Join David Okun for an in-depth discussion in this video Making a great developer tool, part of Swift: Writing Reusable Frameworks.
- [Instructor] Let's talk about the work that goes into making a great developer tool. When you're making a great developer tool, you need to consider its documentation. Whenever somebody encounters your tool for the first time, you need to think about is your code well commented? As people read the code of your tool, can people understand what your tool is doing in plain English, as opposed to just swift code. Is the README document that people encounter when they go to the Get repository, comprehensive enough. Will people be able to just read that and understand exactly what it is that your tool does? And finally, does that README have clear integration instructions.
You need to be able to make sure that your tool is easy to integrate and easy to get started with right away. Think about this quote form Ken Williams, "Remember: the documentation, not the code, "defines what a module does." In order to work with this, there's a tool that my friend Richard Littauer made, called Standard README on GitHub. This is his command line interface generator that will allow you to create a nice README that's stubbed out with places for you to type in your own documentation. You don't have to use this, but I recommend this, because it's a great way to get started to make a great README for your developer tool.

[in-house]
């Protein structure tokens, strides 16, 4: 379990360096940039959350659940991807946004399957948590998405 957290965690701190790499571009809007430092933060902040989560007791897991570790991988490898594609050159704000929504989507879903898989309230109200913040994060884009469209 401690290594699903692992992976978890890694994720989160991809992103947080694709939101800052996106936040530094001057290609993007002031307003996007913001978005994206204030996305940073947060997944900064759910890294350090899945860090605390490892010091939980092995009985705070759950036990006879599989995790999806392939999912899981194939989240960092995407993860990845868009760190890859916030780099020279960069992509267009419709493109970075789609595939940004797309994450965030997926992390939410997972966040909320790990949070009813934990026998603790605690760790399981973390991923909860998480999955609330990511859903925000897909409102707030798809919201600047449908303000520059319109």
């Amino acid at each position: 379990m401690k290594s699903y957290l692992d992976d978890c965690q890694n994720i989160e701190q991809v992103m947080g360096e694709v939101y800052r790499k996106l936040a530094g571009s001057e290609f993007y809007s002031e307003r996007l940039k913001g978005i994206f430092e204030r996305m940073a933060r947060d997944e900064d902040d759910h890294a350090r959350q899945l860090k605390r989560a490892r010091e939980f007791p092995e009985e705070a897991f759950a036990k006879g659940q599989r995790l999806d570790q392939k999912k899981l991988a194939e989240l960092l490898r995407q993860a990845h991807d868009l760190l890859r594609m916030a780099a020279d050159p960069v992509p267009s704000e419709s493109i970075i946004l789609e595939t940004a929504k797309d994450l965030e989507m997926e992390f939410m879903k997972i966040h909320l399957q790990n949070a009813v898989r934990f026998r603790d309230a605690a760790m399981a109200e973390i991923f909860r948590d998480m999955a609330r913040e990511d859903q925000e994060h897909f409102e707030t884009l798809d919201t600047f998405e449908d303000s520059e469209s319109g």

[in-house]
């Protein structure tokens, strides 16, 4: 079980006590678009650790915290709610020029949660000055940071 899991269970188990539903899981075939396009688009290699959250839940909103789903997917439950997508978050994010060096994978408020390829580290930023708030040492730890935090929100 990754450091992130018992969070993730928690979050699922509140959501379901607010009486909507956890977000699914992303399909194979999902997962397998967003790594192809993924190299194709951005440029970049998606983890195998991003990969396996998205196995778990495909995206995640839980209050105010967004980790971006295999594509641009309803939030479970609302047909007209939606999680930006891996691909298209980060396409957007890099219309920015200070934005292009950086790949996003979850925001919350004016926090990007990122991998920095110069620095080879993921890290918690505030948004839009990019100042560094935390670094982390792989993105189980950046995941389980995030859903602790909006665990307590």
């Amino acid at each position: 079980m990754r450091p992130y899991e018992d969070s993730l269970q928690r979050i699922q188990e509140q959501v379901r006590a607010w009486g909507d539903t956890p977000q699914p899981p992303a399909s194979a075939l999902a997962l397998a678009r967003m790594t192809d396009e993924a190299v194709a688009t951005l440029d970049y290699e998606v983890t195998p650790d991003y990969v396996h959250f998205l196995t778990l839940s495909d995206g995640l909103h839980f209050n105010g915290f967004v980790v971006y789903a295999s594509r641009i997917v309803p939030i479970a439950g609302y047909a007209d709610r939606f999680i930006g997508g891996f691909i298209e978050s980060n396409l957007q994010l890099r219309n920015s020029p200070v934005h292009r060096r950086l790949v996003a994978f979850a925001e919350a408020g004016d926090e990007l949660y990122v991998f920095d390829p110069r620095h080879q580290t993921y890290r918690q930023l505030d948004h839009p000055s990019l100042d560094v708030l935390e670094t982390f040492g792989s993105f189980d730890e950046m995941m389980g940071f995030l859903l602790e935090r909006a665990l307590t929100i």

Moving along, thinking about your tool, does it have an easy way to use it? Whenever somebody encounters your tool for the first time, they're going to want to see how it works and how it's going to affect their development process. So make sure your tool has a good sample app that's easy to use. Furthermore, in terms of integration, you want to make sure that that sample app runs out of the box. Having somebody complete additional steps as they make your sample app work, can often be time consuming, and it might discourage the developer from using that tool. And is that sample app documented, as well? As people use the sample app, can people understand, again in plain English, how that sample app works? Lastly, consider additional dependencies that your tool has.
You ultimately want to try to rely on just native iOS libraries, but if it does require additional dependencies, how do you handle that? Does the code that you write to initialize your particular framework or tool look elegant? Consider the developer experience, and make sure that your developer is going to enjoy using your tool to make a good user experience. Lastly, would you use this tool on your own projects? The tool we will be making in this course is something that I needed to make to help fulfill a couple of different projects that I have had in the past, so you want to think about if a good chef eats their own cooking, a good developer uses their own frameworks.
Along the way, he explains the differences and nuances between writing code for an application and for a reusable framework, as well as some of the fundamentals of AVFoundation, one of the core camera frameworks in iOS. David also shows how to refactor your code, understand Swift access control, develop an interface, and handle memory leaks, so your framework is ready to share with other developers.
- Creating your first build
- Making the camera work
- Creating a framework delegate
- Adding media
- Capturing images
- Correcting orientation
- Versioning and tagging releases in Git